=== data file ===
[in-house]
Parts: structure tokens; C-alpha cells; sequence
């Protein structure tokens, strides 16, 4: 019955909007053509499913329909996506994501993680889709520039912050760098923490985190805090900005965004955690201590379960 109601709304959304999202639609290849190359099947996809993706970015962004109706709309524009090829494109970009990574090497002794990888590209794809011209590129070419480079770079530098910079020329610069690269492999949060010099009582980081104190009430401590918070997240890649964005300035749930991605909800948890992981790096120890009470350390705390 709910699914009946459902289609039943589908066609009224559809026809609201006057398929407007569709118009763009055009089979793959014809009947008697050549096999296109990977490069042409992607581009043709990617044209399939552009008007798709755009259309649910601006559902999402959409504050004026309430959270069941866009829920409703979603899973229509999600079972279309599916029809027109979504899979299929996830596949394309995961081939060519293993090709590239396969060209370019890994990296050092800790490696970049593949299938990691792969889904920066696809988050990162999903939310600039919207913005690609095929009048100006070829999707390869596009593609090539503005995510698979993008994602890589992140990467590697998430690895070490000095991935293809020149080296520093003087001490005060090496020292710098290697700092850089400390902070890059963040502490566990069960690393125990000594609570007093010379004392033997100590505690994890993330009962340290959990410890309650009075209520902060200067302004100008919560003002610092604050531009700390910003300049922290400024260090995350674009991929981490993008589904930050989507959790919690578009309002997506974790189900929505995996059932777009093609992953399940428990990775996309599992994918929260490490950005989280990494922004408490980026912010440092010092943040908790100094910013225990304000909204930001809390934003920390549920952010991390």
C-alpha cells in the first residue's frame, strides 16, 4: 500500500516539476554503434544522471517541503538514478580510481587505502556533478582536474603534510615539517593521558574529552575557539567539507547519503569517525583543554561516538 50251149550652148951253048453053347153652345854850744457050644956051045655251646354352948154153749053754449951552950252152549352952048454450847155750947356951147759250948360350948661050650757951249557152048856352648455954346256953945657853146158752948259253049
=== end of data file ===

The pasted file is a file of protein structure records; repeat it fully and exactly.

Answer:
[in-house]
Parts: structure tokens; C-alpha cells; sequence
């Protein structure tokens, strides 16, 4: 019955909007053509499913329909996506994501993680889709520039912050760098923490985190805090900005965004955690201590379960 109601709304959304999202639609290849190359099947996809993706970015962004109706709309524009090829494109970009990574090497002794990888590209794809011209590129070419480079770079530098910079020329610069690269492999949060010099009582980081104190009430401590918070997240890649964005300035749930991605909800948890992981790096120890009470350390705390 709910699914009946459902289609039943589908066609009224559809026809609201006057398929407007569709118009763009055009089979793959014809009947008697050549096999296109990977490069042409992607581009043709990617044209399939552009008007798709755009259309649910601006559902999402959409504050004026309430959270069941866009829920409703979603899973229509999600079972279309599916029809027109979504899979299929996830596949394309995961081939060519293993090709590239396969060209370019890994990296050092800790490696970049593949299938990691792969889904920066696809988050990162999903939310600039919207913005690609095929009048100006070829999707390869596009593609090539503005995510698979993008994602890589992140990467590697998430690895070490000095991935293809020149080296520093003087001490005060090496020292710098290697700092850089400390902070890059963040502490566990069960690393125990000594609570007093010379004392033997100590505690994890993330009962340290959990410890309650009075209520902060200067302004100008919560003002610092604050531009700390910003300049922290400024260090995350674009991929981490993008589904930050989507959790919690578009309002997506974790189900929505995996059932777009093609992953399940428990990775996309599992994918929260490490950005989280990494922004408490980026912010440092010092943040908790100094910013225990304000909204930001809390934003920390549920952010991390």
C-alpha cells in the first residue's frame, strides 16, 4: 500500500516539476554503434544522471517541503538514478580510481587505502556533478582536474603534510615539517593521558574529552575557539567539507547519503569517525583543554561516538 50251149550652148951253048453053347153652345854850744457050644956051045655251646354352948154153749053754449951552950252152549352952048454450847155750947356951147759250948360350948661050650757951249557152048856352648455954346256953945657853146158752948259253049